With experience, you will be able to refine your techniques to the point where you can achieve amazing sharpness with the Chef’sChoice.
     
  9. benuser

    benuser

    Messages:
    15
    Likes Received:
    2
    Exp:
    Home Cook
    And how about deburring, edge thickening, geometry?
     
  10. Pat Pat

    Pat Pat

    Messages:
    531
    Likes Received:
    214
    Exp:
    Chef Emeritus
    I do them the traditional way on the stones.

    However, those corrections are of no concern to the home users though. I find that they rarely ever get to the point that requires them to do those stuff.
     
  11. benuser

    benuser

    Messages:
    15
    Likes Received:
    2
    Exp:
    Home Cook
    Expect the thickening and steering/wedging issues to appear after a few sharpenings.
     
  12. rick alan

    rick alan

    Messages:
    2,373
    Likes Received:
    143
    Exp:
    Cook At Home
    So lets say that with VG-10 you do not deburr on the stones, what kind of edge are you left with then?
     
  13. benuser

    benuser

    Messages:
    15
    Likes Received:
    2
    Exp:
    Home Cook
    A wire edge that will serve you until it comes into contact with the board. Then it breaks off, taking with it a part of the edge. And a new full sharpening can take place.
     
  14. phatch

    phatch Moderator Staff Member

    Messages:
    8,496
    Likes Received:
    477
    Exp:
    I Just Like Food
    Looks like the DP comes 50/50 if that's your taste.

    I think for the most part youd be satisfied with that set up. I don't see you needing to thin behind the edge as fast as benuser
    as I think he has highly refined sense of the cut that appears to matter less to you.

    A few years out, then you'd probably like some thinning.
     
  15. Surfer

    Surfer

    Messages:
    2
    Likes Received:
    0
    Exp:
    Occasionally burn water
    Thank you all for the responses and thanks for the vote Pat. Nice to hear from someone who has used the XV and a variety of other sharpeners to compare.

    I have the work sharps pre-Ken Onion edition. I can use it to thin behind the edge when that time eventually comes. Even with this sharpener I quit sharpening my knives. To many other things going on in my life to set up, change belts 3 times, and put away. 20 minutes. The belts being color coded didn't help either as I am color challenged. I could barley pass the paper test, but that is sharp enough for me.

    Pat - You mention technique with the XV, I’m imaging the mechanical grind is highly dependent on pressure and speed of the pull. Is lighter pressure and steady pull the most critical finishing maneuvers? Is there a common pitfall that keeps knives at only a “workable edge” vs sharper.

    Benuser - About the broken burr and wire edge. How much of a dulling effect does this have? If Pat is achieving decent results with the XV and VG-10 could it be that these two complications with this sharpener don’t make the edge less than factory sharp. And is there another metal you would trust to get better results with this machine?

    Rick –My cutting board is 6-year-old and cost $17 new. Is acacia really that bad considering I’m only sharpening to factory sharp. Wife would not go for carbon and I don’t want more knives than needed. It would be unnecessary clutter. Semi stainless will do. Throw away knives? I’ll pass.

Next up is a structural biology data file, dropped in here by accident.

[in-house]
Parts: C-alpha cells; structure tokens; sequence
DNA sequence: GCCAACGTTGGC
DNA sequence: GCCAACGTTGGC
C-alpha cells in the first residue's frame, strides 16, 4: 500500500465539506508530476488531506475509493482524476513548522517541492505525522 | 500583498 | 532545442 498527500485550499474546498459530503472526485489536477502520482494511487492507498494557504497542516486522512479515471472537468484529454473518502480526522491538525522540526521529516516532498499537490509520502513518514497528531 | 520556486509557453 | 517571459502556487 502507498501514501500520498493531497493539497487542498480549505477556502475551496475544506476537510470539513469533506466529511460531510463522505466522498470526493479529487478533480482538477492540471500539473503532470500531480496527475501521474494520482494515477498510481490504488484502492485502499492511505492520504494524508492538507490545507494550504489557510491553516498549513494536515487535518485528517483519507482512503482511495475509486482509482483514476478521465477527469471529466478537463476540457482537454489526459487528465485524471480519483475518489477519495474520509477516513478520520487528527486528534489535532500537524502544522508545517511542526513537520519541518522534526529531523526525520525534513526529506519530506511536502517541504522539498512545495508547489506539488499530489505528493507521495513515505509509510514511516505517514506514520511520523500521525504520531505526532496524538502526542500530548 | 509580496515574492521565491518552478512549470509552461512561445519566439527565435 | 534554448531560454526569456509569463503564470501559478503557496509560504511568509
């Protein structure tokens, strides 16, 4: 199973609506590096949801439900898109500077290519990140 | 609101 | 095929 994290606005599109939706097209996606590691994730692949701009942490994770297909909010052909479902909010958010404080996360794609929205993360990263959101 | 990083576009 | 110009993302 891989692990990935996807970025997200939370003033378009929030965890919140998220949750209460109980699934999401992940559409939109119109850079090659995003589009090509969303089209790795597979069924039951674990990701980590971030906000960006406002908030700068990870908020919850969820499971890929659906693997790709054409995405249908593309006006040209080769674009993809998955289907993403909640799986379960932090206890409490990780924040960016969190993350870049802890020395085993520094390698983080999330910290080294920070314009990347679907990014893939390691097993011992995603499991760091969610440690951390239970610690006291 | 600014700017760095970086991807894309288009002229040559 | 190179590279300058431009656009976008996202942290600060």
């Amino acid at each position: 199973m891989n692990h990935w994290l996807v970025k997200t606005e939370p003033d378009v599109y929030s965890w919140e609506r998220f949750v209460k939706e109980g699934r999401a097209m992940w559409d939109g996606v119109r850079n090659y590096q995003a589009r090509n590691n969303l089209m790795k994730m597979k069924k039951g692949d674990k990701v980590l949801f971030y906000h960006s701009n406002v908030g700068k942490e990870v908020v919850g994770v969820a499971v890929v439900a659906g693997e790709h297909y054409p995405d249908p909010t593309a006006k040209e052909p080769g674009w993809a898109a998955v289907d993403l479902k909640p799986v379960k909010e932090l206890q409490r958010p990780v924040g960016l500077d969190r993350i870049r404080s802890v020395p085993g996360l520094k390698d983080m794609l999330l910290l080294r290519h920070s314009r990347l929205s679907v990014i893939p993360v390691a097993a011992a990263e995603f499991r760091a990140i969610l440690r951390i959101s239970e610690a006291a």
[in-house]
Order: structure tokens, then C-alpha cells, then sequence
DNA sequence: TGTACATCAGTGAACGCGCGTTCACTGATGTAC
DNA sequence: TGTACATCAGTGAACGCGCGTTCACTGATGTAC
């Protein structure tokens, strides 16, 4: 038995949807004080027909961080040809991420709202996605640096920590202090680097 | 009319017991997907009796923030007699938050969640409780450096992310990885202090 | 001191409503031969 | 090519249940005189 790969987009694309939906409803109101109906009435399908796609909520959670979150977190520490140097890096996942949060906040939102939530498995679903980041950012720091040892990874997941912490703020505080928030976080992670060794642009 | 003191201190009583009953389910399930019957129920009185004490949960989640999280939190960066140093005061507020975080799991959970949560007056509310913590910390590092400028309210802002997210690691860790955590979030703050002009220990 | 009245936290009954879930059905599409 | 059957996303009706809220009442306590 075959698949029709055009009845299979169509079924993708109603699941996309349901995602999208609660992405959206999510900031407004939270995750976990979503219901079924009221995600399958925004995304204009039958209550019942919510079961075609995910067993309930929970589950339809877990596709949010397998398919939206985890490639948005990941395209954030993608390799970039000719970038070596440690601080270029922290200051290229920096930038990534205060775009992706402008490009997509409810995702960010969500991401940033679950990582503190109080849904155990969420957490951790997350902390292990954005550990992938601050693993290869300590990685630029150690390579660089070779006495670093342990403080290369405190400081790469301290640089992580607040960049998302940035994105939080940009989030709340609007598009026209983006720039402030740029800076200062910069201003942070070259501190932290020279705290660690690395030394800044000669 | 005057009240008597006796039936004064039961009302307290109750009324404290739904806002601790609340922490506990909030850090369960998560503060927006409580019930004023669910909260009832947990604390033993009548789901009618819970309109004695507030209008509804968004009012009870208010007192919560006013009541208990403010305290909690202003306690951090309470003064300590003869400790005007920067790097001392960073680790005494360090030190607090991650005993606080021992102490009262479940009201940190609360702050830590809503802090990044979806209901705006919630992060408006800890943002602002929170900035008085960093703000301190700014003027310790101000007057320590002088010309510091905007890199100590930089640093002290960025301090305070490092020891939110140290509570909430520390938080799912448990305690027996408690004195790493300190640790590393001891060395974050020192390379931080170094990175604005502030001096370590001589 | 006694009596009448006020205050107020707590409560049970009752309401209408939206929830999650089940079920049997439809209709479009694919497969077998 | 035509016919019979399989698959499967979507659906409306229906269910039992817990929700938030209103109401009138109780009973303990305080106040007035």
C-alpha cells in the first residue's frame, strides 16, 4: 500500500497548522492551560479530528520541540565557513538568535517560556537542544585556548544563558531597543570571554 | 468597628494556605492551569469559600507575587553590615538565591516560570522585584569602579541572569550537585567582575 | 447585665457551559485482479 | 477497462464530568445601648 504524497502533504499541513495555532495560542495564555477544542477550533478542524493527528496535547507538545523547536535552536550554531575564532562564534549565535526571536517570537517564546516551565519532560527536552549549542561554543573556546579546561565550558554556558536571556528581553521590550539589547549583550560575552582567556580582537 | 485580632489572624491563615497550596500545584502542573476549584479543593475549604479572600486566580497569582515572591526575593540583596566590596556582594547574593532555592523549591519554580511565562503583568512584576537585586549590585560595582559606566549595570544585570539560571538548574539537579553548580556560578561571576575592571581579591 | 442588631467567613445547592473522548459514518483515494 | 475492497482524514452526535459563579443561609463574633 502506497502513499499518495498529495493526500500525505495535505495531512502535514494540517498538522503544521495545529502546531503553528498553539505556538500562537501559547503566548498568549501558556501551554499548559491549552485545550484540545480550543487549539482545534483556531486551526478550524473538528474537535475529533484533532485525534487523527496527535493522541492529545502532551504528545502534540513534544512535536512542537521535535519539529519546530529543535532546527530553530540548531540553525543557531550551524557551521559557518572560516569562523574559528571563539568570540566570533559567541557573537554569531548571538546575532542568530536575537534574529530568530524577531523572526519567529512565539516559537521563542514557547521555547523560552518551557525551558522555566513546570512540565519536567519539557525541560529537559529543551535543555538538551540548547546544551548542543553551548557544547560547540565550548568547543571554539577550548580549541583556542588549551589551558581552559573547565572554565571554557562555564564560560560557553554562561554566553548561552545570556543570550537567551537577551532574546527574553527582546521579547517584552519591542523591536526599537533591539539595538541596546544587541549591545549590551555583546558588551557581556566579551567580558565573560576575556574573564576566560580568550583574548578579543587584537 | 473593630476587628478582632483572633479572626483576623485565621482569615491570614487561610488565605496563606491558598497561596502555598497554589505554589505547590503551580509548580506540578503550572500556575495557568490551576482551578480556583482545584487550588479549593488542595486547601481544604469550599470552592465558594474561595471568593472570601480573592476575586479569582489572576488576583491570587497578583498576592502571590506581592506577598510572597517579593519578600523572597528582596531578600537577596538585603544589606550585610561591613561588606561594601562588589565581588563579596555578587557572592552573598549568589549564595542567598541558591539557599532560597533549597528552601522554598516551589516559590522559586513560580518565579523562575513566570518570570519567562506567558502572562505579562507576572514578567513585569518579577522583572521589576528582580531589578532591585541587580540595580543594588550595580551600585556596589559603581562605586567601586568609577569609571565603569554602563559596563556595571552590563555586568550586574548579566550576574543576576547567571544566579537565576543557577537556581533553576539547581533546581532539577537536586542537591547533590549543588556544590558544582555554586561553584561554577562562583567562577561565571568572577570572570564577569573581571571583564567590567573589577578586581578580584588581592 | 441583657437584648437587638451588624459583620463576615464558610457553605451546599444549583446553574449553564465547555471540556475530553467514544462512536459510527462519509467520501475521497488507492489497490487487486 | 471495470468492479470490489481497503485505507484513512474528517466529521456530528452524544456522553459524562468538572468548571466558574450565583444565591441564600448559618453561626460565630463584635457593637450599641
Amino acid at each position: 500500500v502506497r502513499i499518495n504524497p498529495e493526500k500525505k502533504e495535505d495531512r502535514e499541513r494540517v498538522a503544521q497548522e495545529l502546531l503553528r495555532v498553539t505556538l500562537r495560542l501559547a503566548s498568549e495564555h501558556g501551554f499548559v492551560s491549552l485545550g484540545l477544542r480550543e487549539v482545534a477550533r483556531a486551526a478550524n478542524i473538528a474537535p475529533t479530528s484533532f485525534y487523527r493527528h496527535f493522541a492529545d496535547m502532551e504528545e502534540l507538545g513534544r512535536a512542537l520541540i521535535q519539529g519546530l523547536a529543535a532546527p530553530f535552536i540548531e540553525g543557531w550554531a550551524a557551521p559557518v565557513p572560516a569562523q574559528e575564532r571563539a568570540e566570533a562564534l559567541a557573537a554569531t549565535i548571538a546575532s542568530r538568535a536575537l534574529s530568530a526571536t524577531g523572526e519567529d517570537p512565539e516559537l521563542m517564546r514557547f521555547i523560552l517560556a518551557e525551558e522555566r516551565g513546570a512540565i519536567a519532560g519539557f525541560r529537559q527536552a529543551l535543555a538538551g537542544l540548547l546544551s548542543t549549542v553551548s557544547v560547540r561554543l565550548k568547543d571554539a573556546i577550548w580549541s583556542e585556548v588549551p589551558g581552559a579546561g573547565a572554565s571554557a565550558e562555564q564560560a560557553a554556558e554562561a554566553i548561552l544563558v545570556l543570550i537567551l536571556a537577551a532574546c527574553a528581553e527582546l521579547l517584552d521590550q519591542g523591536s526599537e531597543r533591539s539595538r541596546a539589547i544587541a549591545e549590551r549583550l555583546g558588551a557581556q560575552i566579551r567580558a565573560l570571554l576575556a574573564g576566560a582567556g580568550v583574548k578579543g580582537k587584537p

16. benuser

    benuser

    Messages:
    15
    Likes Received:
    2
    Exp:
    Home Cook
    Given the burr problems you are likely to encounter with VG-10, I would rather choose a finely grained steel type like a simple carbon steel, or AEB-L if it has to be a stainless one.
     
    Surfer likes this.
  17. Pat Pat

    Pat Pat

    Messages:
    531
    Likes Received:
    214
    Exp:
    Chef Emeritus
    It's hard to say, my techniques change and evolve with time. But basically, it's about varying the lateral angle and the pitch of your knives when you pull them through, as well as the pull speed and how deep you put your knives in the slot.

    Mind you, I've been using Chef’sChoice sharpeners for almost 20 years, so I mostly sharpen by the sound and the vibration it makes.

    The common pitfall I'd say is pulling your knife through too fast in the beginning and not pulling fast enough during the finishing moves. Also, putting your knife too deep down in the slot and it will cut through the plastic housing as it exits the grinding wheel dulling your freshly sharpened edge in the process.

    As for the deburring concern, I forgot to mention that I also use the technique I learned from Murray Carter of drawing the knife across the corner of a cardboard box. This works wonders.
     
    Last edited: Aug 12, 2018 at 11:34 AM
    Surfer likes this.
  18. rick alan

    rick alan

    Messages:
    2,373
    Likes Received:
    143
    Exp:
    Cook At Home
    Handle the board situation anyway you like for the moment, but next board no acacia. teak or bamboo. Get an approved wood like oak, maple, walnut, cherry, the cypress boards Japan uses, or a HighSoft rubber board.

    A 5 or $10 serrated would likely last you a long time, try one and for cutting the small or soft stuff see how it compares to whatever knife your pulling through the CC. You might prefer it for tomatoes and such, and you can restore them a number of times with a ceramic steel by stropping the flat side at a very shallow angle.
     
    Surfer likes this.